GT From The Ground Up (2010)
Passionate about road racing and the American Le Mans series, Christiansen Racing is moving forward with the build of their production-based C6 Corvette to a CASC-OR spec GT2 race car. International regulations are moving towards a single GT class and with the Chevrolet Corvette being such a strong production car it was chosen to be the foundation for the build.
Steel Frame Chassis
The team had significant discussion with Devon and John Powell, our primary consultants, around the decision whether to begin with the lighter aluminum based frame of the Z06 Corvette, however, the decision to use the steel frame of the C6 Z51 Coupe was made for several reasons.
“We took several factors into consideration for the frame choice from strength and weight to cost and repairability, however, driver safety was the primary reason we ended up choosing the steel frame”, stated Gary Kilbride, Christiansen Racing Crew Chief since 2008.
“After consulting with John and Devon Powell, who have built both aluminum and steel framed racing Corvettes, the choice was clear for us to proceed with the production-based steel frame. The ability to connect the steel roll cage to the steel frame would give us the level of safety we required. Safety is a top priority for the whole team and is always a primary consideration in all of the products we use and tightly woven into the processes we follow.”
Wide Body Conversion & Aero
Mosport International Raceway is our home track where we do the vast majority of our testing and practicing. Calabogie and Shannonville are other tracks where we will be competing. Consultation, acquired research, as well as extensive C6 Corvette wind tunnel testing by the Powell RaceShop all suggested that we switch to the wider bodywork of the Z06, Grand Sport or ZR1 models, especially since we are running on higher speed, lower drag tracks like Mosport.
“We've acquired the wider body components and still have a number of aero decisions to make regarding what we'll be doing with the front splitter, rear wing and rear diffuser. As an independent team, cost is a factor, and trial and error can put us over budget very quickly. We're following Devon's lead in building the car from the ground up and at this point aero is a secondary consideration.”
There have been a number of modifications made to the suspension for 2010 - all done by Devon Powell of the Powell RaceShop. Devon recommended a number of components from Pfadt Race Engineering to upgrade the suspension to where we need it to be for competition. Suspension modifications included a spherical bearing kit for the control arms and front and rear sway bars.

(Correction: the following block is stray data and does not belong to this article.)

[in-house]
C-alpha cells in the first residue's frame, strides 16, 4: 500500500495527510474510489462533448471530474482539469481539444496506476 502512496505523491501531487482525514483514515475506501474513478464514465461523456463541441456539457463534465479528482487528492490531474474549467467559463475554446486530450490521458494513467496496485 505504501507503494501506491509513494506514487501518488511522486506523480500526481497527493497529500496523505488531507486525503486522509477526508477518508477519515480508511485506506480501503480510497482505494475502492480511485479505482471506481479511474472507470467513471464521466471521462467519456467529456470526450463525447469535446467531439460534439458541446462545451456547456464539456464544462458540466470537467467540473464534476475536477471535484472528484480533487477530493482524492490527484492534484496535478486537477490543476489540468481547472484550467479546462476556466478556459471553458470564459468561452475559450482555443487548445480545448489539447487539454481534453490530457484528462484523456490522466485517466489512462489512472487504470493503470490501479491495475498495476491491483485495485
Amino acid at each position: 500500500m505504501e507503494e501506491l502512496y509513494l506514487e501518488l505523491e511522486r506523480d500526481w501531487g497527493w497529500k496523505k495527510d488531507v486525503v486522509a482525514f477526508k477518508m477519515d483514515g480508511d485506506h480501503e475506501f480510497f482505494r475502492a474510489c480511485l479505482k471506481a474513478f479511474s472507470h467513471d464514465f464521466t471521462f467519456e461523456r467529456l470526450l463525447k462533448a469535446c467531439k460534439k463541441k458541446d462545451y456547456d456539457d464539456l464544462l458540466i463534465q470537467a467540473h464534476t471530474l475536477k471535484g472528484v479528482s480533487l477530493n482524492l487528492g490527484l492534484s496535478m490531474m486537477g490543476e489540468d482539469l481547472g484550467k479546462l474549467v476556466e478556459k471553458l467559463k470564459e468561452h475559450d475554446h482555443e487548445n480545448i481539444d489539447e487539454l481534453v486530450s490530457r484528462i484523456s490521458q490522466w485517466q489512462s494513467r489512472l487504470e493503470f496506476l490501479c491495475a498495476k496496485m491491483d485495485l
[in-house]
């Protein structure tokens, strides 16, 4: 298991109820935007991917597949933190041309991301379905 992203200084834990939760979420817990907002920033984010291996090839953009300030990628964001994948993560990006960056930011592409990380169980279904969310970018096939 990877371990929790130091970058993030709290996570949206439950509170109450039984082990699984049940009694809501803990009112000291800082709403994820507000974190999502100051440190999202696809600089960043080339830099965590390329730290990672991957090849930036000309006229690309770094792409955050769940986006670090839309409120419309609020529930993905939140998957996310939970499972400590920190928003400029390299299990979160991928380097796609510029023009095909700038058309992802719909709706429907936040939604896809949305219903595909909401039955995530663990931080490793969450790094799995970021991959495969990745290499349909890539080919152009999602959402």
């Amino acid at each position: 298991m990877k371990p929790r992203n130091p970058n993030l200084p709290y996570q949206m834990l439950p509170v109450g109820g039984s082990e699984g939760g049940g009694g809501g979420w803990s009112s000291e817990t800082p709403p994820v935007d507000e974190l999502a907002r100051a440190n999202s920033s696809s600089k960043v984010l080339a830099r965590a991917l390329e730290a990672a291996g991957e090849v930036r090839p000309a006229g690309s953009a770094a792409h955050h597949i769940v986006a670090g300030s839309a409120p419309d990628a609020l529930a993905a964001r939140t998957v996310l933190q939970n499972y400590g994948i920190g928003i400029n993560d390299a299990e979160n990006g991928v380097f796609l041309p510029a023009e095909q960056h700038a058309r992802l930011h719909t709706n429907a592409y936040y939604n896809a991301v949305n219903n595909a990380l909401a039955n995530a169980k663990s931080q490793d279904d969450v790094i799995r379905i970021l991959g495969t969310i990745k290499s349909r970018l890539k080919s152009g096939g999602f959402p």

“In addition to the spherical bearings and sway bars, we've installed the triple adjustable Penske Racing Shocks with Eibach and Hypercoil springs, Pfadt Race engineering motor mounts and transmission mounts. We are very pleased with how the suspension project has turned out so well right from the start. Our final bit of suspension work will be custom drop spindles to lower the car without changing the suspension geometry.”
“At this point, we've done a little bit with the powertrain, however, we've achieved better results than anticipated. A Level 5 Tremec T56 transmission was installed and the diff was changed to a 3.73. Since we haven't begun the work on the motor yet, we found we were lagging a bit where we needed more power. This was very apparent along Mario Andretti Straight at Mosport. With these changes in place we're pulling hard right up until the leap heading into turn eight. It's made a huge difference.”
Pfadt Race Engineering motor mounts and transmission mounts were also used in this upgrade. It should also be noted that John Powell recommended upgrading the shifter forks in the transmission and Devon upgraded the shifter blocks with a custom fabrication. With these additional upgrades we have gained strength and reliability, however, increased noise, vibration and harshness (NVH).
There have been a few modifications and additions to the interior. Most noticably the driver and passenger seats are racing seats outfitted with harnesses by Sparco. For quality and reliability, the team uses all Motorola radio equipment from Racing Radios as well as the data logging equipment of Race Technology.
Hoosier tires are run on CCW wheels. “We chose the CCWs for several reasons but the deciding factor was durability. By going with the single piece forged aluminum wheel we sacrificed a few pounds for durability. This was not an issue for us since we're only using these wheels for practice at this point. We'll be revisiting our wheel options shortly, however, we're very happy with the CCW SP20s to date.”
“We get asked about our goals and objectives and what can be expected from Christiansen Racing. Over the last couple of years I have seen the team gel and progress at a steady pace. There is a real passion and focus on winning and I only see it gaining momentum.”
The car is already scheduled for work at the end of the season, and once again, many changes can be expected as the car gets updated for the 2018 season.
“Pulling the car off the track for the year doesn't mean we're on hold through the winter months. A whole other set of activities takes place off season, from training to strategizing, not to mention the amount of time spent at the Powell RaceShop monitoring progress on the car. 2018 will mark the first year that we will be actively pursuing sponsorship to accelerate the team to where we need to be. We get one step closer every day.”